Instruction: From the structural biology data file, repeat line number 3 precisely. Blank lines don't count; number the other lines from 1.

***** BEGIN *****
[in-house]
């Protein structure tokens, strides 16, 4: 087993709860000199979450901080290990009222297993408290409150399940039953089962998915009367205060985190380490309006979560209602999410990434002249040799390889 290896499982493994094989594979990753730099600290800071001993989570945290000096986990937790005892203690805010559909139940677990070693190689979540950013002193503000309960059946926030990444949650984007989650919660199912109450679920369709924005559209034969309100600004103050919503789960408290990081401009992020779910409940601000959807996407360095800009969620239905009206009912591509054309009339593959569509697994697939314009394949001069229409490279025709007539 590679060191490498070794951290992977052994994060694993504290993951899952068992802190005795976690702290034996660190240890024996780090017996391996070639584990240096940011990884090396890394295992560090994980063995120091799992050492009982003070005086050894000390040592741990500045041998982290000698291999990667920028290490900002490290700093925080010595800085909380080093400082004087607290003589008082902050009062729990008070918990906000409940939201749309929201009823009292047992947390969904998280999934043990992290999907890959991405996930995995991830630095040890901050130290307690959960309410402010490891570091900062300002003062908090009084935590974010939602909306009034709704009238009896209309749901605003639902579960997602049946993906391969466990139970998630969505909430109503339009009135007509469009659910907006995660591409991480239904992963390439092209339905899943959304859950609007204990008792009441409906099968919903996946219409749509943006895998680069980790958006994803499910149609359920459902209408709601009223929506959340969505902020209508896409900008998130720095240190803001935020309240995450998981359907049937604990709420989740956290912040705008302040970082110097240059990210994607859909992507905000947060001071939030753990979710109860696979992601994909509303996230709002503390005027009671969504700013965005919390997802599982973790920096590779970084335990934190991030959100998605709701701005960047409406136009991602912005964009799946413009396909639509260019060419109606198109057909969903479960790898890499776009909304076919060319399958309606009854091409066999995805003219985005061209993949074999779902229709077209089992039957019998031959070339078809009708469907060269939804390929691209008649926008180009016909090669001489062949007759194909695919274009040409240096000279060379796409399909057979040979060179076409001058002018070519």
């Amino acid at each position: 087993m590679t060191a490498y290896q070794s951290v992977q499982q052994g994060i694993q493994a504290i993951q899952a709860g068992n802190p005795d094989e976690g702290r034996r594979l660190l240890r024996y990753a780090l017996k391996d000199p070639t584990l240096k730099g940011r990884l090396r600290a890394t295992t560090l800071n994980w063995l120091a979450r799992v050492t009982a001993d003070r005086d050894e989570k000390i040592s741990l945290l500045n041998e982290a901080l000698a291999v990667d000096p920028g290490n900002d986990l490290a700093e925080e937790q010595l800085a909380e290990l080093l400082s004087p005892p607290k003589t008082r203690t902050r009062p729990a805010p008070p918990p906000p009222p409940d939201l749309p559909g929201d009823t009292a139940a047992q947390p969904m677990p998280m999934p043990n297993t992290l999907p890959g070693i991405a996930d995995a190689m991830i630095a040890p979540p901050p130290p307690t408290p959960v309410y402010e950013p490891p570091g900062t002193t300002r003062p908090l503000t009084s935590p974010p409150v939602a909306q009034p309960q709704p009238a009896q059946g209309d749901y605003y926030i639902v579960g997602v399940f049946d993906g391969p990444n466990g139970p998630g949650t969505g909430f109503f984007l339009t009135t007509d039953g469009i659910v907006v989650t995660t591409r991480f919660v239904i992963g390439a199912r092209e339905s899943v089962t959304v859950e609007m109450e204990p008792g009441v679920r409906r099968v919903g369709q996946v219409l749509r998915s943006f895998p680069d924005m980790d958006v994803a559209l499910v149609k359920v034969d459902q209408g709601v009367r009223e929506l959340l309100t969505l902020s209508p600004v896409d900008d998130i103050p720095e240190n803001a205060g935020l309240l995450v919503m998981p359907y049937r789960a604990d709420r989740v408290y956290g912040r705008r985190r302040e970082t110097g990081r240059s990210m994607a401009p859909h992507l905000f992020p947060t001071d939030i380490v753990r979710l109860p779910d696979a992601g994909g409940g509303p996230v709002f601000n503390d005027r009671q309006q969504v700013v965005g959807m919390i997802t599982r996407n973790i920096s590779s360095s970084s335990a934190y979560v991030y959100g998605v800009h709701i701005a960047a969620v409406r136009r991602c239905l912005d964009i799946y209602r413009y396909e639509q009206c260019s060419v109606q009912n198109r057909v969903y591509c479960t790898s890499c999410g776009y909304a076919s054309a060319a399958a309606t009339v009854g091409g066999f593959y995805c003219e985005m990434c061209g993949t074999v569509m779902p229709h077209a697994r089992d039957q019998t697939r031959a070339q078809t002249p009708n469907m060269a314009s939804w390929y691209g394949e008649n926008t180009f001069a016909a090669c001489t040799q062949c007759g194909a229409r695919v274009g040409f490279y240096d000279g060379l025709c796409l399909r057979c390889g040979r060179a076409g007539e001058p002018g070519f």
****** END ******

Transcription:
């Amino acid at each position: 087993m590679t060191a490498y290896q070794s951290v992977q499982q052994g994060i694993q493994a504290i993951q899952a709860g068992n802190p005795d094989e976690g702290r034996r594979l660190l240890r024996y990753a780090l017996k391996d000199p070639t584990l240096k730099g940011r990884l090396r600290a890394t295992t560090l800071n994980w063995l120091a979450r799992v050492t009982a001993d003070r005086d050894e989570k000390i040592s741990l945290l500045n041998e982290a901080l000698a291999v990667d000096p920028g290490n900002d986990l490290a700093e925080e937790q010595l800085a909380e290990l080093l400082s004087p005892p607290k003589t008082r203690t902050r009062p729990a805010p008070p918990p906000p009222p409940d939201l749309p559909g929201d009823t009292a139940a047992q947390p969904m677990p998280m999934p043990n297993t992290l999907p890959g070693i991405a996930d995995a190689m991830i630095a040890p979540p901050p130290p307690t408290p959960v309410y402010e950013p490891p570091g900062t002193t300002r003062p908090l503000t009084s935590p974010p409150v939602a909306q009034p309960q709704p009238a009896q059946g209309d749901y605003y926030i639902v579960g997602v399940f049946d993906g391969p990444n466990g139970p998630g949650t969505g909430f109503f984007l339009t009135t007509d039953g469009i659910v907006v989650t995660t591409r991480f919660v239904i992963g390439a199912r092209e339905s899943v089962t959304v859950e609007m109450e204990p008792g009441v679920r409906r099968v919903g369709q996946v219409l749509r998915s943006f895998p680069d924005m980790d958006v994803a559209l499910v149609k359920v034969d459902q209408g709601v009367r009223e929506l959340l309100t969505l902020s209508p600004v896409d900008d998130i103050p720095e240190n803001a205060g935020l309240l995450v919503m998981p359907y049937r789960a604990d709420r989740v408290y956290g912040r705008r985190r302040e970082t110097g990081r240059s990210m994607a401009p859909h992507l905000f992020p947060t001071d939030i380490v753990r979710l109860p779910d696979a992601g994909g409940g509303p996230v709002f601000n503390d005027r009671q309006q969504v700013v965005g959807m919390i997802t599982r996407n973790i920096s590779s360095s970084s335990a934190y979560v991030y959100g998605v800009h709701i701005a960047a969620v409406r136009r991602c239905l912005d964009i799946y209602r413009y396909e639509q009206c260019s060419v109606q009912n198109r057909v969903y591509c479960t790898s890499c999410g776009y909304a076919s054309a060319a399958a309606t009339v009854g091409g066999f593959y995805c003219e985005m990434c061209g993949t074999v569509m779902p229709h077209a697994r089992d039957q019998t697939r031959a070339q078809t002249p009708n469907m060269a314009s939804w390929y691209g394949e008649n926008t180009f001069a016909a090669c001489t040799q062949c007759g194909a229409r695919v274009g040409f490279y240096d000279g060379l025709c796409l399909r057979c390889g040979r060179a076409g007539e001058p002018g070519f």